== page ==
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Exhibit echoes Earth’s axial tilt

“Satellite” by Lucy Maki is a high-energy construction that reveals the artist’s consummate skill.

“Satellite” by Lucy Maki is a high-energy construction that reveals the artist’s consummate skill.

ALBUQUERQUE, N.M. — Lucy Maki, though not Amazonian in physical stature, continues to perform feats of intellectual power while developing large-format paintings and constructions in her small studio near Downtown Albuquerque.

Her “Lucy Maki: ASLANT” selected paintings and constructions solo show at Exhibit 208 is a wonderful follow-up for her 2011 show at the gallery.

Maki has been hard at work during the past three years and has produced a completely new jaw-dropping series of constructions that echo the axial tilt of the Earth.

Her constructions stylistically span more than 100 years of art history, including the Constructivists, Cubists and Futurists, but she has turned pursuit of the old avant-garde into a personal journey.

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Her latest work that tilts the horizontal plane moves away from landscape reference into a more poetic and rhythmic realm. When Kurt Schwitters abandoned Dada in favor of Constructivism he too abandoned the fixed horizon. During his lifetime he built three versions of his “Merzbau,” an over-the-top architectonic installation that consumed the interiors of three different houses.

Maki has had the foresight to build her “Merzbau” in portable sections which can be reassembled to create beautiful exhibitions anywhere and thereby save her studio space for further exploration and art making.

The show opens with “Satellite,” an astonishingly dynamic composition driven by a circular form on the lower right that seems to engage several triangular blades that fan up into and through the lower left. Their shapes are echoed right above the wheel form. Though made up of predominately straight lines, the lack of a fixed horizon creates the illusion of unceasing interior and exterior motion.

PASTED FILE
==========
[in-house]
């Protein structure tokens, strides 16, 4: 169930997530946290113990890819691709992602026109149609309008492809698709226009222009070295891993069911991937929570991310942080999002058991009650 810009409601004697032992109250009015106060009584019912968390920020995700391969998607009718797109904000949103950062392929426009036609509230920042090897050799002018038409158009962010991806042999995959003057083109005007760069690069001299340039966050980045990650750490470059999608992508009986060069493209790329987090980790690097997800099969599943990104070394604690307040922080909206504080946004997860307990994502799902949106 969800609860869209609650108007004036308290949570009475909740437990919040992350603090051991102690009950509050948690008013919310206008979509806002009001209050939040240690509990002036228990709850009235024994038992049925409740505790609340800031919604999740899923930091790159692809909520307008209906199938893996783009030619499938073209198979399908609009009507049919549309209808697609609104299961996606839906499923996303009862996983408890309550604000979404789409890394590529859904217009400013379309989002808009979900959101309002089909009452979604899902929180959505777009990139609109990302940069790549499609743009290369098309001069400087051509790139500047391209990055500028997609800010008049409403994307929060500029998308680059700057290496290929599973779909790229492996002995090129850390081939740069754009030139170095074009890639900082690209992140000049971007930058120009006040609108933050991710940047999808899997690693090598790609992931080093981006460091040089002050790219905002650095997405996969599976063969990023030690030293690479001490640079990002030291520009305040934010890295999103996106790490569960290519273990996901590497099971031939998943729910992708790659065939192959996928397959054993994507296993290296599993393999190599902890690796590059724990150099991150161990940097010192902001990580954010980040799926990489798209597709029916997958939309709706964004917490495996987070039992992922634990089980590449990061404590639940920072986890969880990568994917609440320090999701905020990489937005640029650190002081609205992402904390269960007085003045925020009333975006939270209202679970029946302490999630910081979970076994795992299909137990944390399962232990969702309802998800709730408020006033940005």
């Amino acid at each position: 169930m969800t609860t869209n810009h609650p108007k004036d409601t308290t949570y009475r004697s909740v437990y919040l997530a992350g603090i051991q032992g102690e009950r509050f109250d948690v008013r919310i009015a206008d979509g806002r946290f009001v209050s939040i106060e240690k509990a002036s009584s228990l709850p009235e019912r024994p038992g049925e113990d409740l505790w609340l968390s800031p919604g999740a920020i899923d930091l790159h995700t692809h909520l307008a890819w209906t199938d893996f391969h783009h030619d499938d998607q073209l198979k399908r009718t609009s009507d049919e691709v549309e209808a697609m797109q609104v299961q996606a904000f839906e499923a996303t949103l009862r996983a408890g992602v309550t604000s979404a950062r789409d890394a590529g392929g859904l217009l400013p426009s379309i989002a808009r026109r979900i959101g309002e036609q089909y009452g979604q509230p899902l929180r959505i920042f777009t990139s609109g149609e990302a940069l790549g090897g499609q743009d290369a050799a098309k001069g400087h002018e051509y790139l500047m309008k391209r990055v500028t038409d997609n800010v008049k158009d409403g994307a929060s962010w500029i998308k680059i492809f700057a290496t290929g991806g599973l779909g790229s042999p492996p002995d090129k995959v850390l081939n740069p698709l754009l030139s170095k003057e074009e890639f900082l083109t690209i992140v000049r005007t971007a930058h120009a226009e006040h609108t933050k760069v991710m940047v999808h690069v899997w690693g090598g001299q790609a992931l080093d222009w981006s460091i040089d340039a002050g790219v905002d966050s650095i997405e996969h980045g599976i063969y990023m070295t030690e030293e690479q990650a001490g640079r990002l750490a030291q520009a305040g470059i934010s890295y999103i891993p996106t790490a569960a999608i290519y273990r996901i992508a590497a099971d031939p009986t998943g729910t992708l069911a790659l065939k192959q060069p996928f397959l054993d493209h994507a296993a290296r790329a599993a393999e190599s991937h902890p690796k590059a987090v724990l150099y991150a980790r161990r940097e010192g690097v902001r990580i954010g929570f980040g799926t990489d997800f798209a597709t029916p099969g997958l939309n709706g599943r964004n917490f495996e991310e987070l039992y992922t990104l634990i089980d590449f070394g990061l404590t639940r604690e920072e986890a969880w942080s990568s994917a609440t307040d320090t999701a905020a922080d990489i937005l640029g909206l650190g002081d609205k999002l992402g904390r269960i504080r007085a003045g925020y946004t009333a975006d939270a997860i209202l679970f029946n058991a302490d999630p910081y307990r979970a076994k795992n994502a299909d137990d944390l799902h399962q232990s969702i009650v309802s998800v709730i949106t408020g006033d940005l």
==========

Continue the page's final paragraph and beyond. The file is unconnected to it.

“Split Decision” by Lucy Maki rocks viewers back on their heels with a poetic kayo punch.

“Split Decision” by Lucy Maki rocks viewers back on their heels with a poetic kayo punch.

Next to “Satellite” is “Split Decision,” a raucous composition filled with dancing triangles accented with spiral skeins of paint adding a tough touch of Jackson Pollock to the fray. If Maki were a poet she would win the slams with kayos.

Le Corbusier would be impressed with Maki’s “Three Squared” but might object to the beautiful pale green and turquoise rectilinear shapes dropped in the midst of an otherwise modernist arrangement. It is a stunning composition that is among many museum-quality works in the show.

An artist cannot go astray using spirals and stripes. Maki pulls off a coup with “Sun and Moon,” which helps underline the cosmic nature of the collection. The syncopated design juxtaposes circles and slightly askew striped rectangles to form a powerful dynamo within a diminutive structure.

Peaches, cream and rectilinear dreams seem to inform “Color Code,” a truly yummy construction bathed in tans and creams while singing cool jazz. Be-bop-a-ruba, she’s my baby now. Well not really, but Maki has pulled the stops in a small-format piece that is so quietly subtle and rich that I can almost hear Edvard Munch’s scream of nature echoing across the decades.

“Abstraction” by Lucy Maki embodies the best elements of her new work in a powerful composition that sends vibrations throughout the gallery.

“Abstraction” by Lucy Maki embodies the best elements of her new work in a powerful composition that sends vibrations throughout the gallery.

Last but far from least is simply “Abstraction,” one of Maki’s most cross-cultural and super-transcendent works in the show. The black-and-white construction with primitive art connections has stripes and lozenge shapes that bebop dance through the horizontal albeit aslant picture plane with a force that belies its small format. This is a wow piece that achieves the best elements found in the installation.

In Maki’s artist statement she explains her motives: “The visual concern is to create an encapsulated, yet allusive, sensual object that punctuates actual space with an expansive energy and grounds the viewer in the here and now”.

She has succeeded in everything with the possible exception of grounding the viewer; I may never find my way home again. Don’t miss it.


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